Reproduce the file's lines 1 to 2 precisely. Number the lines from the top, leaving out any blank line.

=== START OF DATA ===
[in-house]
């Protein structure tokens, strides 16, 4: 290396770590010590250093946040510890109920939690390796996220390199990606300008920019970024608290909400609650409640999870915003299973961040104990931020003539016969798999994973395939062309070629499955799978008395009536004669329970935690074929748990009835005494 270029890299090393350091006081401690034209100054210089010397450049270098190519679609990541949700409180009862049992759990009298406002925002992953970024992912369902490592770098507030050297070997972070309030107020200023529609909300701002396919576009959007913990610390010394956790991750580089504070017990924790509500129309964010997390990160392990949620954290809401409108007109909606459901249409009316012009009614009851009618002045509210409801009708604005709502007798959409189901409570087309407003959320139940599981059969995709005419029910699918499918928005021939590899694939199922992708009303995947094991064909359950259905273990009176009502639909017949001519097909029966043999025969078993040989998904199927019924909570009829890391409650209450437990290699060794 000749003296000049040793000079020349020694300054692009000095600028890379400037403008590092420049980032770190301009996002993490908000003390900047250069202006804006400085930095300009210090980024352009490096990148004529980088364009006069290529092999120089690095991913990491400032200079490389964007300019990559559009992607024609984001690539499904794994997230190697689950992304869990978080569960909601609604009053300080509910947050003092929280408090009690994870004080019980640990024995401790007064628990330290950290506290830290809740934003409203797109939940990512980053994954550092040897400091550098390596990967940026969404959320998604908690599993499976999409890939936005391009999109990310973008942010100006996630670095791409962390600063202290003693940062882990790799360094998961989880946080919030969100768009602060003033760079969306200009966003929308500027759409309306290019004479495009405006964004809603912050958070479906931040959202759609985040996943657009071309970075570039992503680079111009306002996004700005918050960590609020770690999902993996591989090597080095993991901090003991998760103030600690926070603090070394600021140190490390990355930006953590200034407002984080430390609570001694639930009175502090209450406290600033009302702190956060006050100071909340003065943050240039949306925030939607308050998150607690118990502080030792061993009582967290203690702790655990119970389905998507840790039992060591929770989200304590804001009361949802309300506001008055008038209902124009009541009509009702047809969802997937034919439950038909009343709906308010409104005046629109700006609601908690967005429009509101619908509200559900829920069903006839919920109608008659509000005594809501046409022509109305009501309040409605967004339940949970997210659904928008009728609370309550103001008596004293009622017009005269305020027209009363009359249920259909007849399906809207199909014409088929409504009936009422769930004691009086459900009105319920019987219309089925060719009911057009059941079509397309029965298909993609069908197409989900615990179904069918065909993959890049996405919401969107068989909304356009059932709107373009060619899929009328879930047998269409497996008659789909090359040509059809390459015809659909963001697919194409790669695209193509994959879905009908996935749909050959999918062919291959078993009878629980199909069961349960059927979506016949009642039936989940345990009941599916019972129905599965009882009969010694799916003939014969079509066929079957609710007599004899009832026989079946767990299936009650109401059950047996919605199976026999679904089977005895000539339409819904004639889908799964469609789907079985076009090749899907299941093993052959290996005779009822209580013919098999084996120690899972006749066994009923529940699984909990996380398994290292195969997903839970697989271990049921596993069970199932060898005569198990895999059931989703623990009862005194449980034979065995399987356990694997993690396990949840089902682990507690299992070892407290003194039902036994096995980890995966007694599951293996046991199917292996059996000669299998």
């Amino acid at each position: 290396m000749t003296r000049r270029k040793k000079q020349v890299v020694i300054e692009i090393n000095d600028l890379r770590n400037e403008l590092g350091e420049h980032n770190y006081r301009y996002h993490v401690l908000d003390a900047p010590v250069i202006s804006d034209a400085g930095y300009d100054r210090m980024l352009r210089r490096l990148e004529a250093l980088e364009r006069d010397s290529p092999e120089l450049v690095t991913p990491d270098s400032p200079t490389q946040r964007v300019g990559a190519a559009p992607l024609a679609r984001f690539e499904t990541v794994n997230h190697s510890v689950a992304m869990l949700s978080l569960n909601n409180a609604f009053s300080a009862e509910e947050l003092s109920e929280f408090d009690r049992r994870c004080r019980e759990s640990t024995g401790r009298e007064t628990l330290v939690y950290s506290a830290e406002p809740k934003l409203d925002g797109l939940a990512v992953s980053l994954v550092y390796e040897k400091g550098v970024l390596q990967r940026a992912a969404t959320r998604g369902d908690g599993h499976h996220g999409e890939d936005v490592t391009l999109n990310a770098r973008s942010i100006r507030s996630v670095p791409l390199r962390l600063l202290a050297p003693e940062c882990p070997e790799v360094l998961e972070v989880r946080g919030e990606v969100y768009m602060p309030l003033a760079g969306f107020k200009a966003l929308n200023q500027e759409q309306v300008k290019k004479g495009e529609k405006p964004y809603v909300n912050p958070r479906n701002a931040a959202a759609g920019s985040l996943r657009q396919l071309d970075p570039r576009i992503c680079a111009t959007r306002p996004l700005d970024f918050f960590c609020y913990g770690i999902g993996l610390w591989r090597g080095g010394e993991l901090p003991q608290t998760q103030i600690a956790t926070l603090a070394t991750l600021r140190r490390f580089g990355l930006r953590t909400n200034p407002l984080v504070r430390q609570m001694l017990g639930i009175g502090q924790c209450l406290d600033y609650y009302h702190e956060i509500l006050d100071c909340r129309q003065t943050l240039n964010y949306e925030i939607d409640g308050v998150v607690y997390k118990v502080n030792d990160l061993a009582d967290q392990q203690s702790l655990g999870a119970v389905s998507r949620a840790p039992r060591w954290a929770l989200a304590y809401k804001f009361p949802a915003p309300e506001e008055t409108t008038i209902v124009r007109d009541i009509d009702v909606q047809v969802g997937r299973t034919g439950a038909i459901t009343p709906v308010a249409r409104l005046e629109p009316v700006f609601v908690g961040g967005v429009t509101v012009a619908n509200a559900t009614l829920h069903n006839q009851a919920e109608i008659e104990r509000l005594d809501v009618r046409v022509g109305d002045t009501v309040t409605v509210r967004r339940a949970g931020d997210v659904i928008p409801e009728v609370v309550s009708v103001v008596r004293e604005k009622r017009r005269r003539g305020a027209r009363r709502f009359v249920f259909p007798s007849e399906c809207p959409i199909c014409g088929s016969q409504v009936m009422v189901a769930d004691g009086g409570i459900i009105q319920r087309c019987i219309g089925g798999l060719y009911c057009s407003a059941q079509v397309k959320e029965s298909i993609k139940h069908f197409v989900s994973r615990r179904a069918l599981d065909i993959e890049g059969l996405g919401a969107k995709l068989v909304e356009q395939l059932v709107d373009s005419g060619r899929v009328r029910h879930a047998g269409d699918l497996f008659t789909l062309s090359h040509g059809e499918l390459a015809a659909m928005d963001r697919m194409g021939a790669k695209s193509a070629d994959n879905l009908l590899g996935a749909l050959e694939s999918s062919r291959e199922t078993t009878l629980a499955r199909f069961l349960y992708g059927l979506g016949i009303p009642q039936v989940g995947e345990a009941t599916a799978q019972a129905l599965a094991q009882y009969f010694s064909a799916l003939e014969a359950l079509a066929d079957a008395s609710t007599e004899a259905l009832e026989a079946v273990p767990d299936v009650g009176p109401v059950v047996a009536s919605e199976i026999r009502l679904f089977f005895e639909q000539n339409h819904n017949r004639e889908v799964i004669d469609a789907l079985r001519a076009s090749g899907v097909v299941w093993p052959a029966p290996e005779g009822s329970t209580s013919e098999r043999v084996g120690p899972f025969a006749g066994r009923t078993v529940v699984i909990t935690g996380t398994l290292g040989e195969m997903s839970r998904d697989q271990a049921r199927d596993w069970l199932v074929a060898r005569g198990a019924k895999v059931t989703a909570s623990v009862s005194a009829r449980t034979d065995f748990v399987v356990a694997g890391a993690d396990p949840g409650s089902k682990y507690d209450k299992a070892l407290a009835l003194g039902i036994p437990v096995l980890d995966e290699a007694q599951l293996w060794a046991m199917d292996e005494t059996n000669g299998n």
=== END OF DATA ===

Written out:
[in-house]
């Protein structure tokens, strides 16, 4: 290396770590010590250093946040510890109920939690390796996220390199990606300008920019970024608290909400609650409640999870915003299973961040104990931020003539016969798999994973395939062309070629499955799978008395009536004669329970935690074929748990009835005494 270029890299090393350091006081401690034209100054210089010397450049270098190519679609990541949700409180009862049992759990009298406002925002992953970024992912369902490592770098507030050297070997972070309030107020200023529609909300701002396919576009959007913990610390010394956790991750580089504070017990924790509500129309964010997390990160392990949620954290809401409108007109909606459901249409009316012009009614009851009618002045509210409801009708604005709502007798959409189901409570087309407003959320139940599981059969995709005419029910699918499918928005021939590899694939199922992708009303995947094991064909359950259905273990009176009502639909017949001519097909029966043999025969078993040989998904199927019924909570009829890391409650209450437990290699060794 000749003296000049040793000079020349020694300054692009000095600028890379400037403008590092420049980032770190301009996002993490908000003390900047250069202006804006400085930095300009210090980024352009490096990148004529980088364009006069290529092999120089690095991913990491400032200079490389964007300019990559559009992607024609984001690539499904794994997230190697689950992304869990978080569960909601609604009053300080509910947050003092929280408090009690994870004080019980640990024995401790007064628990330290950290506290830290809740934003409203797109939940990512980053994954550092040897400091550098390596990967940026969404959320998604908690599993499976999409890939936005391009999109990310973008942010100006996630670095791409962390600063202290003693940062882990790799360094998961989880946080919030969100768009602060003033760079969306200009966003929308500027759409309306290019004479495009405006964004809603912050958070479906931040959202759609985040996943657009071309970075570039992503680079111009306002996004700005918050960590609020770690999902993996591989090597080095993991901090003991998760103030600690926070603090070394600021140190490390990355930006953590200034407002984080430390609570001694639930009175502090209450406290600033009302702190956060006050100071909340003065943050240039949306925030939607308050998150607690118990502080030792061993009582967290203690702790655990119970389905998507840790039992060591929770989200304590804001009361949802309300506001008055008038209902124009009541009509009702047809969802997937034919439950038909009343709906308010409104005046629109700006609601908690967005429009509101619908509200559900829920069903006839919920109608008659509000005594809501046409022509109305009501309040409605967004339940949970997210659904928008009728609370309550103001008596004293009622017009005269305020027209009363009359249920259909007849399906809207199909014409088929409504009936009422769930004691009086459900009105319920019987219309089925060719009911057009059941079509397309029965298909993609069908197409989900615990179904069918065909993959890049996405919401969107068989909304356009059932709107373009060619899929009328879930047998269409497996008659789909090359040509059809390459015809659909963001697919194409790669695209193509994959879905009908996935749909050959999918062919291959078993009878629980199909069961349960059927979506016949009642039936989940345990009941599916019972129905599965009882009969010694799916003939014969079509066929079957609710007599004899009832026989079946767990299936009650109401059950047996919605199976026999679904089977005895000539339409819904004639889908799964469609789907079985076009090749899907299941093993052959290996005779009822209580013919098999084996120690899972006749066994009923529940699984909990996380398994290292195969997903839970697989271990049921596993069970199932060898005569198990895999059931989703623990009862005194449980034979065995399987356990694997993690396990949840089902682990507690299992070892407290003194039902036994096995980890995966007694599951293996046991199917292996059996000669299998």